Interview: Griffin Hayes – Author of Dark Passage

Thriller - and horror - author Griffin Hayes

Thriller – and horror – author Griffin Hayes

A horror and YA paranormal thriller writer. In September, Griffin Hayes published his first novel, MALICE. Two short stories, THE GRIP and THE SECOND COMING, as well as my novella, BIRD OF PREY, are now also online. And don’t worry, there’s plenty more in the pipeline, including a zombie novella that’s currently in the works. Griffin Hayes – related links: Blog: griffin-hayes.blogspot.com Twitter: @griffin_hayes Griffin’s spooky mailing list (excellent image on the site)! Facebook Goodreads Find Dark Passage on  Amazon.com Amazon author page

INSPIRATIONS

HE: Which authors did you enjoy while you were growing up?

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Review: Dark Passage by Griffin Hayes

Tyson’s nightmares are overwhelming him, fracturing his mind, his family life and his business. In a final, desperate measure he takes on a clinical trial of a new drug, allegedly designed to aid his sleep, which soon reveals some rather grim side effects. At first, things seem to be going well and it brings him considerable benefits. However, nothing is quite what it seems, least of all his encroaching nightmares and the real source of his problems. We reckon it’s not exactly what the reader will expect either.

This unpredictability made Dark Passagea very compelling read. While at first it appears to be a typical thriller outline, and the order of character deaths are not really going to shock you, there were enough curveballs in the mix to keep us pushing on to the next chapter, eager to get to the next scene and chew on the next crumb of information. As we said, it’s not quite clear what’s going on until it all clicks near the end. Another character attempting to make sense of insanity is the ambitious, and obsessive, Doctor Hunter, and he is nicely woven into the uncanny web of Tyson’s problems.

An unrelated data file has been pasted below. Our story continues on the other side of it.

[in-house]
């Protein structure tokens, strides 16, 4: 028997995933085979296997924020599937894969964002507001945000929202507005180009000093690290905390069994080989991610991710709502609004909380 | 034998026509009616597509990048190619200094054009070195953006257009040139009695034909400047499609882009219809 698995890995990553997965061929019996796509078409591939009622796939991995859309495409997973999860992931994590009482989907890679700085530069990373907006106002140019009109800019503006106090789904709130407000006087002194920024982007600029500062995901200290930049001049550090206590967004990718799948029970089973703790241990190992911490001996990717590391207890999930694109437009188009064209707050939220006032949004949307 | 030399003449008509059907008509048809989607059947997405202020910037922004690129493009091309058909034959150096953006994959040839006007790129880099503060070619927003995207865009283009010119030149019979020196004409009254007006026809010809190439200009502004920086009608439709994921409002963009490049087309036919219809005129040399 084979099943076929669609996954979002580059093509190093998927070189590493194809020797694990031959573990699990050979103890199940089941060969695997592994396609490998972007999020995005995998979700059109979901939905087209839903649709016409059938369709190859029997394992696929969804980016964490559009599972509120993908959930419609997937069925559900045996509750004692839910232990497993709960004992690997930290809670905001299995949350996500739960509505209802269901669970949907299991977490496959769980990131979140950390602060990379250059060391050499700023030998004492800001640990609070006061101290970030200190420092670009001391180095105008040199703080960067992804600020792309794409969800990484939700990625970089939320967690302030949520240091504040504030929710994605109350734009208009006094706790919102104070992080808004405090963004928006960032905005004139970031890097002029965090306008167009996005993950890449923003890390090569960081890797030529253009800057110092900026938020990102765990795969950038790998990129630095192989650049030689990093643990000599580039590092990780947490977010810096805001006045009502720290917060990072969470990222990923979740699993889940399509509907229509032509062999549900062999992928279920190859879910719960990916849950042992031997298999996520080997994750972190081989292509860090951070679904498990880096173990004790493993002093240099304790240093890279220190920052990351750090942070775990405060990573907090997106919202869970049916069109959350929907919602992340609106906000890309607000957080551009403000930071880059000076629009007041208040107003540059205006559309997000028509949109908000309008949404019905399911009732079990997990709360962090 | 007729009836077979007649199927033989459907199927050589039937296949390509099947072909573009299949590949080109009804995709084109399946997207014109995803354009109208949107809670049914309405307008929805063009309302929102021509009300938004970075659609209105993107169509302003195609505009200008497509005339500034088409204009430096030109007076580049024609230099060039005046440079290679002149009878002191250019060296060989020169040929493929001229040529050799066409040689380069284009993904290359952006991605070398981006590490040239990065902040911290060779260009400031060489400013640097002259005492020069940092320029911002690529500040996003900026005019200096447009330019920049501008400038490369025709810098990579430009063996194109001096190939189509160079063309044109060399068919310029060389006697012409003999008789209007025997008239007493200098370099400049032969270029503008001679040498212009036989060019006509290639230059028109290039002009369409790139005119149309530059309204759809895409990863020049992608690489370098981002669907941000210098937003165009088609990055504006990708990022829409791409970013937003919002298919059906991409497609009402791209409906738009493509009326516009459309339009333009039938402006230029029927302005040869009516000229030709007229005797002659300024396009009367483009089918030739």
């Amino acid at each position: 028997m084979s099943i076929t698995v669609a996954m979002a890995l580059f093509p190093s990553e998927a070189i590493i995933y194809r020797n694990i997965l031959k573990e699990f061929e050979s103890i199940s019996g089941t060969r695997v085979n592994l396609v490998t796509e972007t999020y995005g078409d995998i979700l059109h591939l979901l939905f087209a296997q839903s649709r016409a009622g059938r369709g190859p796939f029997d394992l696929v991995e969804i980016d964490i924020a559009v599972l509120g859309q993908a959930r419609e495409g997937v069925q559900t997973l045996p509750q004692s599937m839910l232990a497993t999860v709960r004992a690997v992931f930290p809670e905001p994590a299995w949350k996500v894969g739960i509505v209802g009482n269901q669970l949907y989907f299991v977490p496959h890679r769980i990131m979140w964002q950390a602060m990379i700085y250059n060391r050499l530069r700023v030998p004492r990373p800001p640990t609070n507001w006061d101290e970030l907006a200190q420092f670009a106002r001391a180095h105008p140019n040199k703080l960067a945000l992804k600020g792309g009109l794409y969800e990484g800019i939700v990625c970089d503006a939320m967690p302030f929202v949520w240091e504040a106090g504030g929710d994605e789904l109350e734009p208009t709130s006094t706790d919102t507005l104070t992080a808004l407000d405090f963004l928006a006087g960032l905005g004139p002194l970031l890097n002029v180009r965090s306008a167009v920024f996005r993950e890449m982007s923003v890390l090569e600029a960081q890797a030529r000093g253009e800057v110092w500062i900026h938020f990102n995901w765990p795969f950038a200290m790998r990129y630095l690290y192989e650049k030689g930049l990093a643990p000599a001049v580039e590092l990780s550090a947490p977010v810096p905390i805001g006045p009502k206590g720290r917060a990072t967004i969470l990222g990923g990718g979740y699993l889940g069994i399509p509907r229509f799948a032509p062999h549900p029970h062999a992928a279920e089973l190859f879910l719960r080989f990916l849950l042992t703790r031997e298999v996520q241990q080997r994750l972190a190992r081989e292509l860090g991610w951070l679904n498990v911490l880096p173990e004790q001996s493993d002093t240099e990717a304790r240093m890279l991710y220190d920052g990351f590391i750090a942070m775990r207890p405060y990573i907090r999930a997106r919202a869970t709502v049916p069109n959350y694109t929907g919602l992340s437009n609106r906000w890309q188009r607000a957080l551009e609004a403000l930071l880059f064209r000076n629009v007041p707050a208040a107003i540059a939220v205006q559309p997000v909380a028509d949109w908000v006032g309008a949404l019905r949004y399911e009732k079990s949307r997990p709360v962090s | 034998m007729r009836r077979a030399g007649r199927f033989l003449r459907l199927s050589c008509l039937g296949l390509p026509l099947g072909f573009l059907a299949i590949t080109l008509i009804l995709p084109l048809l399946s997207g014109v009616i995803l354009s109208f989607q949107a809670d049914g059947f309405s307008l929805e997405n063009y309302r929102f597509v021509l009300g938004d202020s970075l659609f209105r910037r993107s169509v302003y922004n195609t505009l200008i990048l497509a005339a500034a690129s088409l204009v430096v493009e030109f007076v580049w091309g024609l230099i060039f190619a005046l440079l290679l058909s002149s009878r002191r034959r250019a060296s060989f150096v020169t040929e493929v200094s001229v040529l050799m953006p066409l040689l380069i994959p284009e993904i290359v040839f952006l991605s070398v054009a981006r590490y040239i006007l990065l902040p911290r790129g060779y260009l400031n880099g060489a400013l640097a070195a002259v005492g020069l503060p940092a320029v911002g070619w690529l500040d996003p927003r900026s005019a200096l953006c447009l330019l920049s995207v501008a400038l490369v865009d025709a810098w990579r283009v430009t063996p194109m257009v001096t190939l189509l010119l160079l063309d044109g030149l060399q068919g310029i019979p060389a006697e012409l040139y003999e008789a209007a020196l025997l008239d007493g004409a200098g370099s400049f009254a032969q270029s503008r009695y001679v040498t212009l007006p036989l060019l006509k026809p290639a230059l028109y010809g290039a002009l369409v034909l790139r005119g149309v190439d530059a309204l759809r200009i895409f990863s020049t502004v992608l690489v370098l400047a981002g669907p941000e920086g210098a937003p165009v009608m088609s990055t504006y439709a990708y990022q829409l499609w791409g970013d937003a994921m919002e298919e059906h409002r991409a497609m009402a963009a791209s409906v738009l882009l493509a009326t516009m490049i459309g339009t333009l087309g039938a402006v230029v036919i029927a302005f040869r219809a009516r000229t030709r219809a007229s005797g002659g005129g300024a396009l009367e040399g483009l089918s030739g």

The tightly written characters were a pleasing range between banal, brave and pure evil. Really, really evil. But it’s also great to have a real hero to root for amidst all the horror, and Tyson was a very likeable lead. Your eyelids will ache in sympathy as he battles his sleepless state, attempting to dodge his debilitating dreams. It was very easy to get behind him as the awful truth emerges, and the battles against his nightmares become increasingly lethal.

From its sinister opening chapter, to a rather clever finale, this was a solid horror thriller that made great use of some very surreal twists. We were thoroughly hooked on the story, from its unsettling start, all the way up to an unexpectedly heart breaking conclusion. Vividly written (although we’d still love to see a graphic novel version), if you enjoy well-written action, not-entirely gratuitous gore, and freaky monsters from Beyond (and who doesn’t?), then Dark Passage is very definitely for you.

Strongly recommended.

The Eyeball picked up Dark Passage in January during a Kindle sale.

Griffin Hayes – related links Blog: griffin-hayes.blogspot.com Twitter: @griffin_hayes Griffin’s spooky mailing list (excellent image on the site)! Facebook Goodreads Find Dark Passage on  Amazon.com Amazon author page

Monster Mondays: Freddy Krueger

One, Two, Freddy’s coming for you,
Three, Four, Better lock your door
Five, Six, grab your crucifix,
Seven, Eight, better stay up late,
Nine, Ten, Never sleep again….

That eerie rhyme remains emblazoned on our inner ear for good reason. It’s ingenious. Capturing everything wrong about dreams, warning even people who haven’t seen it what it’s about. Nightmare on Elm Street was an inescapable rite of passage for children of the 1980s and Freddy Kreuger’s shadow still draws a long, irregularly scratching line into our collective unawareness.

Our favourite dream monster, Fred Kreuger. With looks like these, no wonder he stays in our minds - and our Dreams.

Our favourite dream monster, Fred Kreuger. With looks like these, no wonder he stays in our minds – and our Dreams.

Freddy has lurked in the inner lives of 1980s kids since we first heard stories about his movies in the classroom. The Eyeball remembers listening to them with fascinated horror during ‘wet playtime’ (not nearly as much fun as it sounds), while we read Eagle comics in the corner. We strongly remember a nine year old boy with access to far too many grown up movies callously dissected the unpleasant final moments of the flesh puppet in Dream Warriors, and Johnny Depp’s final bloody gush in the original film. When we finally saw all the films in a lengthy marathon of low-res second-hand VHS vids, (in our teens, Freddy’s favourite age group) then we were hooked.